This is the meaning of the teaching in Colossians 1:15, that Jesus Christ is the "firstborn of every creature." As decreed, the creature Jesus Christ opens the womb of the counsel of God to the decree of all other creatures, they following Him and serving Him in the counsel. In this sense, Jesus Christ is "before all things" (v. 17).
All things must know this! They must know their place! They must know that they are not "before" Jesus Christ, or apart from Him, but after Him and for Him. Gifted, prominent unbelievers, especially the Tiger Woods of this world, arrogantly suppose that they are quite something in themselves, regardless of Jesus Christ. Common grace with its two-purposes-of-God-with-history idea encourages them in this foolishness. The biblical gospel disabuses them of this folly.
That Jesus Christ is first in the counsel of God, even before the decree of the election of the church accompanied by the reprobation of the others, is the teaching of Ephesians 1:4: "he [God] hath chosen us in him [Jesus Christ] before the foundation of the world." If we were chosen in Christ, Christ was before us in the counsel. God chose Him first. Our election was grounded in His election.
The Foundation of Election
The truth that Jesus Christ is first in the counsel ought to have been the Reformed response to the Arminian challenge to the Reformed faith at Dordt. In the interests of freeing the atonement from the limitation of election, much as Dr. Mouw thinks to free creation and providence from the restriction of election and redemption by placing election after the decree to create, the Arminians placed the decree of election after the decree of the atonement. This, they argued, made Christ the foundation of election as well as the executor of election. Since in the Reformed order of the decrees, Christ did not appear until after the decree of election, as the Mediator who would carry out the decree of election by redeeming the elect, the Arminians charged that the Reformed reduced Christ to the executor of the decree. The Reformed could not honor Christ as also the foundation of the decree of election.
The Reformed at Dordt fell back on Christ's being the decreeing God. But this was to evade the Arminian objection. Christ is indeed the foundation of the decree of election. The elect are chosen "in Him." But this does not refer to His being the electing God, which, of course, He is. Rather, it refers to Him as incarnate, as the head of the church. As incarnate, as the man Jesus, He is the first decree of God. The election of the church is founded upon the election of the man Jesus Christ. Jesus Christ is both the foundation and the executor of the decree of election.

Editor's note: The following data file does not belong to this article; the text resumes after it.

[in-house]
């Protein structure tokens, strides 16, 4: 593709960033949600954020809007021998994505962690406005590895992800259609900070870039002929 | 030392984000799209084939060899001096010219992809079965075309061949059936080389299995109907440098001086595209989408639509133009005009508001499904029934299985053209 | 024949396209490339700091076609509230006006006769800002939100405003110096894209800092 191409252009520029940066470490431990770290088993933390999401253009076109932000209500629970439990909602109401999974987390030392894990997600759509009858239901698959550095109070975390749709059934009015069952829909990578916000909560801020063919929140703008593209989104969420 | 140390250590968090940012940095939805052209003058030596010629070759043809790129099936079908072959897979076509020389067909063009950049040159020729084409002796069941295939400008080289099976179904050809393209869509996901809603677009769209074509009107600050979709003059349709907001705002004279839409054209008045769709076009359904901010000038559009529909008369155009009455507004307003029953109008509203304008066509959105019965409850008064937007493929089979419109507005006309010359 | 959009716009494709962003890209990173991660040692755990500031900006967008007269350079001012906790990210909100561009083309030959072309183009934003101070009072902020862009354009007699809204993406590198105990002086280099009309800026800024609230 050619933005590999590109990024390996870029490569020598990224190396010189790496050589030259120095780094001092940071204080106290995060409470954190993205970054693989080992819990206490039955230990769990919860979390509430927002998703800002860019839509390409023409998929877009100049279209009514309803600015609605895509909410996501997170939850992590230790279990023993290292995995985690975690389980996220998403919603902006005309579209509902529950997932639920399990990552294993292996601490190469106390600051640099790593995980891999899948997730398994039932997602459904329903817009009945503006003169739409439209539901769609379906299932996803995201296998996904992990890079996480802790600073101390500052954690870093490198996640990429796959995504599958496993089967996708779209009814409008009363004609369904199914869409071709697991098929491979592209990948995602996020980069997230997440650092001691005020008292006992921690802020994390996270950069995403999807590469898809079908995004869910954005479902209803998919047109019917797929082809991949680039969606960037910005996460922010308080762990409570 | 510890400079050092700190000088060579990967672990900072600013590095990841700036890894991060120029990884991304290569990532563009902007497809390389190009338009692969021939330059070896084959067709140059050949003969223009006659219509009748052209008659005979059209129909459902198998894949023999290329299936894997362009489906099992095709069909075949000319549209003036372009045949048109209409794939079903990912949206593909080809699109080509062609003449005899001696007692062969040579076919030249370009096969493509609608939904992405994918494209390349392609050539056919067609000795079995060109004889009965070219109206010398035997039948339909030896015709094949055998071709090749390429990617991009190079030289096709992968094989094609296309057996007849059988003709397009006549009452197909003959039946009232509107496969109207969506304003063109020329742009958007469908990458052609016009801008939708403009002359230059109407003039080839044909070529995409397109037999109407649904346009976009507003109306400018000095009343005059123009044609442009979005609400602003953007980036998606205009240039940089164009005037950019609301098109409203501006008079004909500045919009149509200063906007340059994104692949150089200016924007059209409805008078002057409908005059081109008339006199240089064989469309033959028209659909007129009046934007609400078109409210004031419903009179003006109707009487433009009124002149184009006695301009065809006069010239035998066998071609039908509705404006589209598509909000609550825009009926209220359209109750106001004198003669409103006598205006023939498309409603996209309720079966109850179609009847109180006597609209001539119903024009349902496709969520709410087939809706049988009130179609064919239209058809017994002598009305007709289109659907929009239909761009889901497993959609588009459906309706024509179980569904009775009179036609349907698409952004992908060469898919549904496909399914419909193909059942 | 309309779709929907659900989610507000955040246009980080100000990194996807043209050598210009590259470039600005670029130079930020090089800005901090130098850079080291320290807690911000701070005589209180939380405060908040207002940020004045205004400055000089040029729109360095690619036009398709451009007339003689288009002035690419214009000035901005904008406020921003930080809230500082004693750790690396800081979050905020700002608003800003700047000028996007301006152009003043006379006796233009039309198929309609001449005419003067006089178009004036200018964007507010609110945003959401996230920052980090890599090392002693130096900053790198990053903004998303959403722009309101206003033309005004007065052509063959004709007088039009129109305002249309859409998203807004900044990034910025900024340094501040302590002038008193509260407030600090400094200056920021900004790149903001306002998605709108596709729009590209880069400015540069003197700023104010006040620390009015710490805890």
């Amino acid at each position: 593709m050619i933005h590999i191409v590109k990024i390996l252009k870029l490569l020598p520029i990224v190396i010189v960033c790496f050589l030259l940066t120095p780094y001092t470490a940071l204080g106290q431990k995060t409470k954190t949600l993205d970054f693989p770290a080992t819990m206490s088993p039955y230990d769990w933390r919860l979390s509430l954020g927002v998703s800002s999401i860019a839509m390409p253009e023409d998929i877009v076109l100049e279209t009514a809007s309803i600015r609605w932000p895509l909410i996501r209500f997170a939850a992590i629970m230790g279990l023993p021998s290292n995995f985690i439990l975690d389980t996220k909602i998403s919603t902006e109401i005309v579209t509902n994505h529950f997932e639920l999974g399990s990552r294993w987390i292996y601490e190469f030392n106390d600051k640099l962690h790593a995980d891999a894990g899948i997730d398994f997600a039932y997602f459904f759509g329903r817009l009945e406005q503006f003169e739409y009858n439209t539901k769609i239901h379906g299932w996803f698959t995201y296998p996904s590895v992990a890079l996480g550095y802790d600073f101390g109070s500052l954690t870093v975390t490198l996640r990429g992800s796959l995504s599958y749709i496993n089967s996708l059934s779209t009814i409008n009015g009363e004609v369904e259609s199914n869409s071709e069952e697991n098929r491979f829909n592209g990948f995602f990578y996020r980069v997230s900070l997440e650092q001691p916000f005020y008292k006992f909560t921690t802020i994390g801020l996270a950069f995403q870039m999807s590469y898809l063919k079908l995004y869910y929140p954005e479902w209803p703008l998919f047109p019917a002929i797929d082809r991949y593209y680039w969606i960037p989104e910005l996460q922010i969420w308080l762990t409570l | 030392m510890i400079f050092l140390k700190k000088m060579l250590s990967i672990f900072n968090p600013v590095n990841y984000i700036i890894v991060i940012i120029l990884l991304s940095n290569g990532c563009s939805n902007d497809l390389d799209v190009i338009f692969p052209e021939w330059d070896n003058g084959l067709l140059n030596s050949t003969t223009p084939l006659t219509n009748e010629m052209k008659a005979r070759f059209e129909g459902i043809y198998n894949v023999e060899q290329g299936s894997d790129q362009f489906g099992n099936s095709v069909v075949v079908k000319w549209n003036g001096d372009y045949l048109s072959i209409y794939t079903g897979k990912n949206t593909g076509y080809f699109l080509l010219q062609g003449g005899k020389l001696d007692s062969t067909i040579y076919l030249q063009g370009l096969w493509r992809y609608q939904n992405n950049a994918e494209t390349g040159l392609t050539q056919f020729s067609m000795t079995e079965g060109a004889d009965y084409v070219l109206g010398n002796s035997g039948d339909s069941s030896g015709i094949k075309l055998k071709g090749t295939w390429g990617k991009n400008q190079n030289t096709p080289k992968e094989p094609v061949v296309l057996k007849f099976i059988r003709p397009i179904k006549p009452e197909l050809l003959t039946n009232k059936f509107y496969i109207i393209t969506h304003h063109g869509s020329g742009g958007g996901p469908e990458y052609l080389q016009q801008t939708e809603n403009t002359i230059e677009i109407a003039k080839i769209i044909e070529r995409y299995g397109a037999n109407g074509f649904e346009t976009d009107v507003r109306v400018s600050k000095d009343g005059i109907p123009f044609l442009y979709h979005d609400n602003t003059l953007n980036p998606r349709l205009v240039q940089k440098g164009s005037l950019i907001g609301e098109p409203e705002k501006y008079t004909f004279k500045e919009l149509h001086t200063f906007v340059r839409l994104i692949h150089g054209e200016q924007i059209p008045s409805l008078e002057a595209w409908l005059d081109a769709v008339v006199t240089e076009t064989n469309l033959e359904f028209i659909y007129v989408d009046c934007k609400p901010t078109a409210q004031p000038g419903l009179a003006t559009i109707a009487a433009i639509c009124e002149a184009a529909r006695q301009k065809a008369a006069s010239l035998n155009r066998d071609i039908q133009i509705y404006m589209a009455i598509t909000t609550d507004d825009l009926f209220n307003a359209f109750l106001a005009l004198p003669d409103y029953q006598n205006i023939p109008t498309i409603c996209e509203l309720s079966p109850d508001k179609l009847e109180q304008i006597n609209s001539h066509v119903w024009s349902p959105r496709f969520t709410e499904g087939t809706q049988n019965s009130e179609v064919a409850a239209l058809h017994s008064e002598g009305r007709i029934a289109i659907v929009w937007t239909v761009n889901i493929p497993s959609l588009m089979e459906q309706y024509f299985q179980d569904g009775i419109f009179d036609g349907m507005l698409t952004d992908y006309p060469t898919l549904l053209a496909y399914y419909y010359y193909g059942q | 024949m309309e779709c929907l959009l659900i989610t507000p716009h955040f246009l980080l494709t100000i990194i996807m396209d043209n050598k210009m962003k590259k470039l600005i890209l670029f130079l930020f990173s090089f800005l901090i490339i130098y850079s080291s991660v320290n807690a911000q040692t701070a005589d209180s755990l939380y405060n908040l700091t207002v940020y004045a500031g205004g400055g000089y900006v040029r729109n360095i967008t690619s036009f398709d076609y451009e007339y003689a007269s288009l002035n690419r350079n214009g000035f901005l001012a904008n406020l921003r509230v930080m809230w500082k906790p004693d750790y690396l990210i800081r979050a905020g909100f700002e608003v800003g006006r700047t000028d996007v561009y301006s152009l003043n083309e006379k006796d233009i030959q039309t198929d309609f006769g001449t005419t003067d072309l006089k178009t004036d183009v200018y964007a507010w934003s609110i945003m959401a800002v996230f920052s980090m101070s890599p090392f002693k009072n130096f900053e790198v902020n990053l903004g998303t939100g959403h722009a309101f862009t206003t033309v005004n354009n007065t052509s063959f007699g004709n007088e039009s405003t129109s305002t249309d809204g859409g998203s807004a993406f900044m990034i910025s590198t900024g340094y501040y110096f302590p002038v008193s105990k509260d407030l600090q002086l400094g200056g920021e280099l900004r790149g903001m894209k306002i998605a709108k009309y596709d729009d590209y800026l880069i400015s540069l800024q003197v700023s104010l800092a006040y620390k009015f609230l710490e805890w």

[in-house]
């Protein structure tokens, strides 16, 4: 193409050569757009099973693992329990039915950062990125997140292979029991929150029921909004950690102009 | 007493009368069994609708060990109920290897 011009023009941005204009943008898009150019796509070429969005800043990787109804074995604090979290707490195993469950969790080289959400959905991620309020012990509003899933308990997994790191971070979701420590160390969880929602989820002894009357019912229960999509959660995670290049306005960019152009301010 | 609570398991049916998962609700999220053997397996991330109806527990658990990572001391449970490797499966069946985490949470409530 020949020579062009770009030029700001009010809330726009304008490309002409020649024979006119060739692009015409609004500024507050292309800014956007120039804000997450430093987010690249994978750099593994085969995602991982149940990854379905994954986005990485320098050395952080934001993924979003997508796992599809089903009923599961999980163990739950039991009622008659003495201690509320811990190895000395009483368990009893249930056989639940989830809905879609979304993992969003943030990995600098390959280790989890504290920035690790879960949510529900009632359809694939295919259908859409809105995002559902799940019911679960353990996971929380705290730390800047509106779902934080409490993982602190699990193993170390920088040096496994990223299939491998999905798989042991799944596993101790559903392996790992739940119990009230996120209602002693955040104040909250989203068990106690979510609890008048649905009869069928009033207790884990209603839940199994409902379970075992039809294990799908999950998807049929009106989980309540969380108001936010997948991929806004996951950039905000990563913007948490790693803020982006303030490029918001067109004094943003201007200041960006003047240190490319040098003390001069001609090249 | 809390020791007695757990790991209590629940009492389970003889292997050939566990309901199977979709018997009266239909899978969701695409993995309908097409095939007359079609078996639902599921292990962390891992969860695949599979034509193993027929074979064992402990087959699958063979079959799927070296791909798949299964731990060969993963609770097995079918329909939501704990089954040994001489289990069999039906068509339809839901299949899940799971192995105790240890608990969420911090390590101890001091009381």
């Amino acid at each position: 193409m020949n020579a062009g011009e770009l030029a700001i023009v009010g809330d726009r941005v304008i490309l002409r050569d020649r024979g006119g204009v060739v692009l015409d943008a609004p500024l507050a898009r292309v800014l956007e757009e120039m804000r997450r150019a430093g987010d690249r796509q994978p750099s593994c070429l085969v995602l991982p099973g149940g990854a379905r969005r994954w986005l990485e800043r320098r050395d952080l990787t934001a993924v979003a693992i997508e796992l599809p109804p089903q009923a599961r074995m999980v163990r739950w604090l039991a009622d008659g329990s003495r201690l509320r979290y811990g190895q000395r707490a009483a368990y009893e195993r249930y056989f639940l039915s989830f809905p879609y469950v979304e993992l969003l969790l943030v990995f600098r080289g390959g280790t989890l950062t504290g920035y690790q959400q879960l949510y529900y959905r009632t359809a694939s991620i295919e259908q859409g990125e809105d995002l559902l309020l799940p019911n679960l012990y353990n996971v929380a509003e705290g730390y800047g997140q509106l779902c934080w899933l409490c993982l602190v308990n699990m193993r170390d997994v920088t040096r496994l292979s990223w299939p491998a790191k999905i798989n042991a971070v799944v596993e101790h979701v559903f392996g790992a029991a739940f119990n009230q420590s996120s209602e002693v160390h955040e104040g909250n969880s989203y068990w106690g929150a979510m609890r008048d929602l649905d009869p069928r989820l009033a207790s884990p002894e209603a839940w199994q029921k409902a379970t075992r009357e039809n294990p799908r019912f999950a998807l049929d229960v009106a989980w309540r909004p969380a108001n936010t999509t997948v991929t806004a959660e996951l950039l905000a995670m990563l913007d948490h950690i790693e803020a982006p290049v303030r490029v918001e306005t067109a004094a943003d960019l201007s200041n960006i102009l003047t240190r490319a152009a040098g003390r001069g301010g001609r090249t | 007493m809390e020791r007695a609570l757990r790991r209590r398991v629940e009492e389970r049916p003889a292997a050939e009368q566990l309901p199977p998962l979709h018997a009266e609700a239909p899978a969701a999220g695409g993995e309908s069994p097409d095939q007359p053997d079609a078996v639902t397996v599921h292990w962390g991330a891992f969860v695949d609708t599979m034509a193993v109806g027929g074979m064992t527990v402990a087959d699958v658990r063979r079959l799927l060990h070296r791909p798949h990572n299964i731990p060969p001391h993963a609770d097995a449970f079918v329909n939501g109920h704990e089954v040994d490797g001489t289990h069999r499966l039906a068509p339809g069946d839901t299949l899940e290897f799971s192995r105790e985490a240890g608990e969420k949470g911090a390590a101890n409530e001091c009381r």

Where is Christ in the Purpose of Common Grace?
The truth that Jesus Christ is first in the counsel as the one purpose of God with all things is the deepest intention of the old, and perennial, dispute among Reformed thinkers between supra- and infralapsarianism. Oddly, however, Reformed theologians often carried on the dispute without any reference whatever to Jesus Christ. It is striking that Jesus Christ does not figure in Richard Mouw's discussion of supra- and infralapsarianism. Mouw leaves the impression that the question is whether the salvation of the elect is the sole purpose of history, or whether the development of culture by the ungodly is also a purpose of God with history, alongside the salvation of the elect. This is not the question, or, at least, the main question. The question is this: Is Jesus Christ the one purpose of God with all things in history, because He is first in the counsel of God?
Scripture's plain teaching that Christ is first in the counsel conclusively rules out the notion that God has a purpose with creation alongside His purpose of redemption in Jesus Christ. God never had an "original purpose with creation," whether grounded in infralapsarianism or anywhere else, which He carries out after the fall by common grace. The theory of "multiple divine purposes" shatters on the rock of Jesus Christ as first in the eternal counsel. Inasmuch as the idea of two distinct divine purposes of God with history is fundamental for the theory of common grace, the theory of common grace likewise shatters on the rock of Jesus Christ as the one purpose of God.
"All Things Work Together for Good"
The primacy of Christ in the counsel of God is the Protestant Reformed
response to a particular criticism that Mouw makes of their theology. Mouw sharply
criticizes the teaching of Herman Hoeksema, which is certainly the teaching of the
Protestant Reformed Churches, that all things exist for the sake of the elect.
This is where I find Herman Hoeksema's thought most puzzling. Here is a typical Hoeksema comment: "in the counsel of God all other things in heaven and on earth are designed as means to the realization of both election and reprobation, and therefore, of the glory of Christ and His church." Here is another: "All the things of the present life are but means to an eternal end." So the goal of bringing the elect and the reprobate to their eternal destinies, for Hoeksema, is the divine goal, and all other seemingly independent goals are really to be viewed as means to the attainment of that one goal. Thus Hoeksema is committed to a perspective in which the paths of the eagle's flight and the ocean's waves are ordained by God simply as means to the goal of bringing human beings to their foreordained destinies, and in which the divine delight in such things is necessarily connected to the role they play in fulfilling the eternal salvific decree. I find this belief no less puzzling when I extend it-as surely it must be extended from Hoeksema's perspective-to the actions of non-elect human beings (p. 36).